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Last Updated: Friday, 31 December, 2004, 02:55 GMT
Journal hands over Prozac papers
Prozac is used to treat depression
Confidential papers on anti-depressant drug Prozac that went missing during a murder case have been handed to the US drug regulator by a UK medical journal.

The documents, belonging to Eli Lilly, the makers of Prozac, included details of clinical trials of the drug, the British Medical Journal said.

They reportedly disappeared during a lawsuit following the shooting of eight people by Joseph Wesbecker.

Eli Lilly said the papers contained no new information.

Mr Wesbecker, who was on Prozac, shot eight people dead in 1989 in the US.

Another 12 people were injured during the shooting spree at a printing plant in Louisville, Kentucky.


The 47-year-old then shot himself.

In 1994, the relatives brought a civil case against Eli Lilly.

The company subsequently won the case but was later forced to admit that it had made a secret settlement with the plaintiffs during the trial, which meant that the verdict was invalid, the BMJ reported.

Dr Richard Kalpit, the clinical reviewer at the US Food and Drug Administration, the US drugs regulator, who approved the drug, told the BMJ he was not given the data included in the documents.

"These data are very important. If this report was done by Lilly or for Lilly, it was their responsibility to report it to us and to publish it."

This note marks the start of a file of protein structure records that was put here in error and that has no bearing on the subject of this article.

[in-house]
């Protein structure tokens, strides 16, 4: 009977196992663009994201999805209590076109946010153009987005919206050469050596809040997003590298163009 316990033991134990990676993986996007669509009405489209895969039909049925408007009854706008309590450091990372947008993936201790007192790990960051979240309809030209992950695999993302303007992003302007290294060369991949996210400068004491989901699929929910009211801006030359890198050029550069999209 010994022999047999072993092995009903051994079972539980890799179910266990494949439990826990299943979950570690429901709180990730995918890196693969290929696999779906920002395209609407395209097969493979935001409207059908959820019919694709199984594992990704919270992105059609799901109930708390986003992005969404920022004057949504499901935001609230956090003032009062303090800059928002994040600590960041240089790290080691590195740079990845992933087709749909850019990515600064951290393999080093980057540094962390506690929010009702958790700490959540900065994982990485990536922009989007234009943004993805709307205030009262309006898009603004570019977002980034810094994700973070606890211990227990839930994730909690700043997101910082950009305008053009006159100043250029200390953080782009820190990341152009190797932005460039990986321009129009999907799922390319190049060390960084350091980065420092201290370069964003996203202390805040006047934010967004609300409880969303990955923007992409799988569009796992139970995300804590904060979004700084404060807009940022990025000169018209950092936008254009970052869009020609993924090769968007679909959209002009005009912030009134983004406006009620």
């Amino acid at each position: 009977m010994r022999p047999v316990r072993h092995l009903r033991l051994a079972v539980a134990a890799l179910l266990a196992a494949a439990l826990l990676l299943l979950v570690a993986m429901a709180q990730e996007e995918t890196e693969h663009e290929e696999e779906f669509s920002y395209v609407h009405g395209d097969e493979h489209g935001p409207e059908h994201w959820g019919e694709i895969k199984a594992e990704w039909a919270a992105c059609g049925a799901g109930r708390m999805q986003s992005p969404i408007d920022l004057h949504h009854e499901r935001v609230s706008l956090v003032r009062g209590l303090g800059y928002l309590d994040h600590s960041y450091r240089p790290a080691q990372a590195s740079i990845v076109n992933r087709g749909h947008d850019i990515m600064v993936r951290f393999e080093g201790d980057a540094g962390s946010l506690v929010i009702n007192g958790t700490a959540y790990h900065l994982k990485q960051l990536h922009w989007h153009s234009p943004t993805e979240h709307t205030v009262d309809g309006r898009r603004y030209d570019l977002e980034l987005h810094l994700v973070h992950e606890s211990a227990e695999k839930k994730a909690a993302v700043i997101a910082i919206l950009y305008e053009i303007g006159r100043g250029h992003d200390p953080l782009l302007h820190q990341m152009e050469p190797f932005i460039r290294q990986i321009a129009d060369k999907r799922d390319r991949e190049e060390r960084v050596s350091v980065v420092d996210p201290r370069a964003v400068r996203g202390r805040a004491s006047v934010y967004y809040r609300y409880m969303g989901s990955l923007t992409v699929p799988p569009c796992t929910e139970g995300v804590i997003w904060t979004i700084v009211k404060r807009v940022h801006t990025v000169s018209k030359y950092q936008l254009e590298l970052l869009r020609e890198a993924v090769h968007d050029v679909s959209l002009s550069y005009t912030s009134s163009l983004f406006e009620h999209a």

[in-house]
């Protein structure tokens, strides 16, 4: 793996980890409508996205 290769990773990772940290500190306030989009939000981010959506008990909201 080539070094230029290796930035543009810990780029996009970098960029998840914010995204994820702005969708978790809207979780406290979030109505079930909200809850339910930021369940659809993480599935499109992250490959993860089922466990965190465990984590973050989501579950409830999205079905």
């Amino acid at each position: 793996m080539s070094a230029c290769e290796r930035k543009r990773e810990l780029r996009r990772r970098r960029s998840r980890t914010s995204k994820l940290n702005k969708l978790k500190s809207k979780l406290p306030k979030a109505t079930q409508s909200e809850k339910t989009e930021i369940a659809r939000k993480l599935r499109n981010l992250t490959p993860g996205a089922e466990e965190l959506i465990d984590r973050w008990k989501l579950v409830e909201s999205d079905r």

Recent research has suggested children who use Prozac are at greater risk of suicide.

And earlier this month the Medicines and Healthcare Products Regulatory Authority said analysis of both published and unpublished data by experts on the Committee on Safety of Medicines showed "a modest increase in the risk of suicide from SSRIs [such as Prozac and Seroxat] compared to placebos [dummy pills]" in adults.

The FDA is now reviewing the papers, which were given to the BMJ by an anonymous source.


BMJ deputy editor Dr Tony Delamothe said the journal had handed the confidential drug company documents to the FDA as it believed healthcare decisions need to be made using all the information available.

"The BMJ is committed to ensuring that results good, bad, or indifferent are reported."

Eli Lilly chief medical officer Alan Breier said the documents revealed no new clinical or scientific information and the information had already been shared with the regulatory authorities.

"Lilly believes in full and appropriate disclosure of clinical trial data and recently underscored this commitment through the launch of Lilly's clinical trial registry database."

And he added: "Lilly is greatly concerned that a reputable medical journal has relied on an anonymous source and published data without validating the information at hand or conducting standard peer review."


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